Shiro gets away with a lot of stuff like this. Matt only eggs him on, the little troublemaker. The two of them would make SUCH a pair, wreaking havoc, always messing things up, and the worst part is Iverson can NEVER PROVE IT. If Matt has even half the hacking skills of Pidge? Nothing would be safe. The rosters? Weird how Shiro and Matt are always in the same classes. Any type of list? Funny that the mess hall’s serving chocolate cake for dinner for the fourth night in a row, how odd. The simulators?
Dear lord, the simulators.
Fake missions. Weird Easter Eggs left behind in mission logs, so the freshmen are running these simulations and that’s definitely a duck that just flew past us, sir, how is a duck faster than this ship? Weird loopholes, one set of canyons that definitely loops you back to the beginning just after you exit. Missions with heavy-loss scenarios that light up at the end with a huge message saying APRIL FOOL’S. Just messing with everyone.
[Iverson: WHO LET HOLT INTO THE SIMULATOR PROGRAMMING? Matt, deadpan, as the newbies running the simulation have to fly through a series of caves in a mountain that looks suspiciously like a nose (only access point is through the nostril): It’s my computer programming final, sir. Iverson, who didn’t check all the course syllabi: Shirogane, is this true? Shiro, without batting an eye: Yes sir.]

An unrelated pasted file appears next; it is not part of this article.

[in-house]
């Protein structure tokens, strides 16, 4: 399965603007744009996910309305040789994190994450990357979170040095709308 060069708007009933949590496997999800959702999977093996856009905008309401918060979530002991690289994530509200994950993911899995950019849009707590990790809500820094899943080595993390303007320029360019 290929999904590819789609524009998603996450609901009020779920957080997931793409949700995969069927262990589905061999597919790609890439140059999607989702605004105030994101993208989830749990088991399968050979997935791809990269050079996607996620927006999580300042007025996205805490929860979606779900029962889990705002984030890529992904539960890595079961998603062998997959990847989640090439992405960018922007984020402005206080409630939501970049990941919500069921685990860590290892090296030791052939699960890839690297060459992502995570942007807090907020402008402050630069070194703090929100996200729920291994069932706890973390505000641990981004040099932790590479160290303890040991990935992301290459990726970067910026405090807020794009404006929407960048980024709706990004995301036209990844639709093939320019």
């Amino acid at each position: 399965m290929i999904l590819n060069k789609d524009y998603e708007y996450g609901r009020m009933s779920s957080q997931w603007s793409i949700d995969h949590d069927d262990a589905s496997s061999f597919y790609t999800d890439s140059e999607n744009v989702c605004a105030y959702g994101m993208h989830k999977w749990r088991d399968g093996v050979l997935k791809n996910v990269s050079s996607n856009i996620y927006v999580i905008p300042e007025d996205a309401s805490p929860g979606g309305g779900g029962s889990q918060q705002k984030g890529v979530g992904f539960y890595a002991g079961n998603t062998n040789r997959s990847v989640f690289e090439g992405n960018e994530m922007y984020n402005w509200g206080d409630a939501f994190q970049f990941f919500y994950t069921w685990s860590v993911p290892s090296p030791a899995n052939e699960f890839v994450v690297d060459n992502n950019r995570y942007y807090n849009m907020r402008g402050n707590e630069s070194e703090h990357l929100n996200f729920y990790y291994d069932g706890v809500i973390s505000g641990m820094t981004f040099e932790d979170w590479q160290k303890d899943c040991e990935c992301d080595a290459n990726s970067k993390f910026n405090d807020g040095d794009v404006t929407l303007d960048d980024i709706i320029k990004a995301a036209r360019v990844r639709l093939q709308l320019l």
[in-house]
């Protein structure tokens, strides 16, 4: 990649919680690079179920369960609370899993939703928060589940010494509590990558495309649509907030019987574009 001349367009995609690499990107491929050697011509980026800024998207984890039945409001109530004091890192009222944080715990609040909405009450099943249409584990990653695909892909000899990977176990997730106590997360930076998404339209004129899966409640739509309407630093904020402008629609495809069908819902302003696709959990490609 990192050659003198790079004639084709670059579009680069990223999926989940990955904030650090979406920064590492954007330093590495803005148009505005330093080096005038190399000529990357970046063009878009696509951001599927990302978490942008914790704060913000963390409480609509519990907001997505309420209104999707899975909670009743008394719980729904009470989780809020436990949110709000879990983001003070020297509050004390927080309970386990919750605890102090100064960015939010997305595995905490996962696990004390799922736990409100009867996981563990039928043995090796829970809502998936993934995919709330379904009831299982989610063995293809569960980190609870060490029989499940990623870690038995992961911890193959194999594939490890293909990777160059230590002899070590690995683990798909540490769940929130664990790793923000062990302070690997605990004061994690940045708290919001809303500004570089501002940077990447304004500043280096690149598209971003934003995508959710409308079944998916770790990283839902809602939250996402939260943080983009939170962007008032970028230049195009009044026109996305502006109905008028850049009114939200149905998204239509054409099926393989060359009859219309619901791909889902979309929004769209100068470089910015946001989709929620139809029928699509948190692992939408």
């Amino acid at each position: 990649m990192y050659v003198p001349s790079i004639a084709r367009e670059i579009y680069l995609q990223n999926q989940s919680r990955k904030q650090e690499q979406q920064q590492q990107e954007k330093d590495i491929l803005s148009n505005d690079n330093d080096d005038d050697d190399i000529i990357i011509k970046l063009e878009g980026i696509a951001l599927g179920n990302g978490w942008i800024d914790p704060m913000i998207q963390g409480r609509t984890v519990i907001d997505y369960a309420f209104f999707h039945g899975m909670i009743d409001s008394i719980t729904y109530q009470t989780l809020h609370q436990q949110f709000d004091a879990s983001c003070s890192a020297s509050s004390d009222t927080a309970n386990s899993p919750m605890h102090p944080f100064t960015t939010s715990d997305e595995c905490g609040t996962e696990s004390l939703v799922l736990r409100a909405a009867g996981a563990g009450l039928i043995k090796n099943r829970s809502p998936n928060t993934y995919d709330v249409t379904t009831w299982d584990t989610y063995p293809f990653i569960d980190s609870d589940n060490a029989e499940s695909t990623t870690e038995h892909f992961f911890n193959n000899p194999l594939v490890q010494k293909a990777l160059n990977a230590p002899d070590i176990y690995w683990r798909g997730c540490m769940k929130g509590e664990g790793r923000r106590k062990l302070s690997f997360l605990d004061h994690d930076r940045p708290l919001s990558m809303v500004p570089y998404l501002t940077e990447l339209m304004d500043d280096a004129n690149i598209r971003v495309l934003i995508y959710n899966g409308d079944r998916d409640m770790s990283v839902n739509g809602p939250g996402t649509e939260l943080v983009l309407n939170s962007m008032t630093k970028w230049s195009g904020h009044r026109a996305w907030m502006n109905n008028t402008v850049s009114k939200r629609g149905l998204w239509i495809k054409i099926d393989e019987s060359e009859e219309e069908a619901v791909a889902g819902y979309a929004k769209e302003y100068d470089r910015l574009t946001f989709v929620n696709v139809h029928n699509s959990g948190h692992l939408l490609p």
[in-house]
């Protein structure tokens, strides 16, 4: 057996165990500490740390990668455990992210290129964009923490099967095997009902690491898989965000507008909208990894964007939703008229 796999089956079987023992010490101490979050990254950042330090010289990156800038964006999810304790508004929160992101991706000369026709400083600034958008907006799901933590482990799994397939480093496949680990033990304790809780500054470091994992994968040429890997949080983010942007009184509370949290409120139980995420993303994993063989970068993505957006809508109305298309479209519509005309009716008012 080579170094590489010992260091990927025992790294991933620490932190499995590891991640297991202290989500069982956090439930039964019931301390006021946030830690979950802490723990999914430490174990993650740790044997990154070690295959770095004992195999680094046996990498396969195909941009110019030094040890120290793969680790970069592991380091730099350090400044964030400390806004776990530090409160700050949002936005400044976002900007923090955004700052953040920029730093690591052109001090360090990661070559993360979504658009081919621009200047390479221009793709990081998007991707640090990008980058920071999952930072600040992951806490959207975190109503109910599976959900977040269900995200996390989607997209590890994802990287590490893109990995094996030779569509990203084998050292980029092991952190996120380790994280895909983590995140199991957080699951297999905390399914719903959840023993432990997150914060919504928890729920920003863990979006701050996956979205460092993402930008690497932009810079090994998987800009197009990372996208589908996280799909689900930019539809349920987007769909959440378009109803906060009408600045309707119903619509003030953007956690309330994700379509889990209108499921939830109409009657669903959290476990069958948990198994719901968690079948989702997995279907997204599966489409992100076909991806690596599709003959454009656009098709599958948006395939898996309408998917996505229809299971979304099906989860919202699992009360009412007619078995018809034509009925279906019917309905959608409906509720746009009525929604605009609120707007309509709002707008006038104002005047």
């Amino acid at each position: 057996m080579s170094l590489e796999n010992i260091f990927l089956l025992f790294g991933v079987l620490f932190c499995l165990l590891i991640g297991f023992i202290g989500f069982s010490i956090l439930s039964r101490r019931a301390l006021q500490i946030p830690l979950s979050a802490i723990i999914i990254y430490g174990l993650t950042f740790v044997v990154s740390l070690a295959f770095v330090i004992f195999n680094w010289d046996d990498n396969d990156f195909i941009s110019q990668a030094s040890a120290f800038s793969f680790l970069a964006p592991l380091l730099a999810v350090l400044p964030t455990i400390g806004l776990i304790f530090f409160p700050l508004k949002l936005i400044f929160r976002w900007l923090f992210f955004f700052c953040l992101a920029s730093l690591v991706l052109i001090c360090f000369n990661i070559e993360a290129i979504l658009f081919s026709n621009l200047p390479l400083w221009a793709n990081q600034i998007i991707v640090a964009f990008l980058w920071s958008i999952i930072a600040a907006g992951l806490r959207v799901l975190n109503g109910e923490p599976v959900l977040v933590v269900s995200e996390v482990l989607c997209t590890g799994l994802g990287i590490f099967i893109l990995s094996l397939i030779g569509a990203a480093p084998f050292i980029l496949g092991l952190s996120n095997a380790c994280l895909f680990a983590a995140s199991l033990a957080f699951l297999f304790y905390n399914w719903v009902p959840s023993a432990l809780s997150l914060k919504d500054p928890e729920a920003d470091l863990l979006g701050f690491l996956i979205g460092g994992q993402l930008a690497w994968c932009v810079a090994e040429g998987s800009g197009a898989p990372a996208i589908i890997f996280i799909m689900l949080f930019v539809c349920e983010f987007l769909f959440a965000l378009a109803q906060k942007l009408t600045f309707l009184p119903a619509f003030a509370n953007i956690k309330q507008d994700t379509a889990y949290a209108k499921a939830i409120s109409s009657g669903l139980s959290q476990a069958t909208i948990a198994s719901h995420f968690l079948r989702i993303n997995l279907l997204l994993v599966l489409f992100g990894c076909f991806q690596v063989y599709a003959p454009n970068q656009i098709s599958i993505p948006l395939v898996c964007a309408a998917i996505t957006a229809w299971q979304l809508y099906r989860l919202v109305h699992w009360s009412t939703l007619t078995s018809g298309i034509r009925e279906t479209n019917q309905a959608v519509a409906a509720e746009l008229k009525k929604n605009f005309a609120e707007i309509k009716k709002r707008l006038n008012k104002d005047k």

In addition to the ability to lie their way out of every inquisition, Matt and Shiro are pretty clever at this. They don’t have to lie often because they don’t get caught. They’re extremely cautious, planning tricks weeks or months in advance, well worth taking the time to pull it off well and cover our tracks than it is to get caught and give up the whole game. (I’m not saying they were Weasleys of the Garrison, but.)
I wonder if this is also one of the reasons Lance looks up to Shiro so much. Picture one night a very young and impressionable Lance sneaking out of his dorm after hours, trying to get a level up by gaining just one extra peek at the simulators (poor bab wants so badly to be fighter class), and in so doing caught the rarest of rare events: Shiro, sneaking out of the simulator programming room.
And Lance doesn’t mean to, but he stumbles right into a trashcan and makes a huge clatter and Shiro’s head whips up and the two of them just stare at each other. Lance’s heart is going a mile a minute, he’s going to get in trouble, that’s Takashi Shirogane, the straight-A Perfect Responsible Top Of His Class Pilot -
Shiro draws breath. Lance winces, waiting for the reprimand.
“Can you keep a secret?” Shiro asks, and winks.
“Uh,” stutters Lance, floored.
And then the next day Lance is watching the simulator runs with his class, but for whatever reason the Simulator’s infected with some sort of weird bug. Anytime anyone fails at any part of the program the screen rains down confetti on them. Forgot to buckle your seatbelt? CONFETTI. Effed up that landing? CONFETTI. Turning to hurl into the main gearbox-
“Shirogane,” Iverson growls, “Did you program this run?”
“Must be a glitch, sir,” Shiro says, completely straight-faced.
The echo in Booming Ice Chasm is like nothing you’ve ever heard before. You have to pause for a few seconds after each syllable or your own words will drown out whatever you try to say next. Sing a series of notes and the cave will sing a chord back at you and hold it for nearly 10 seconds.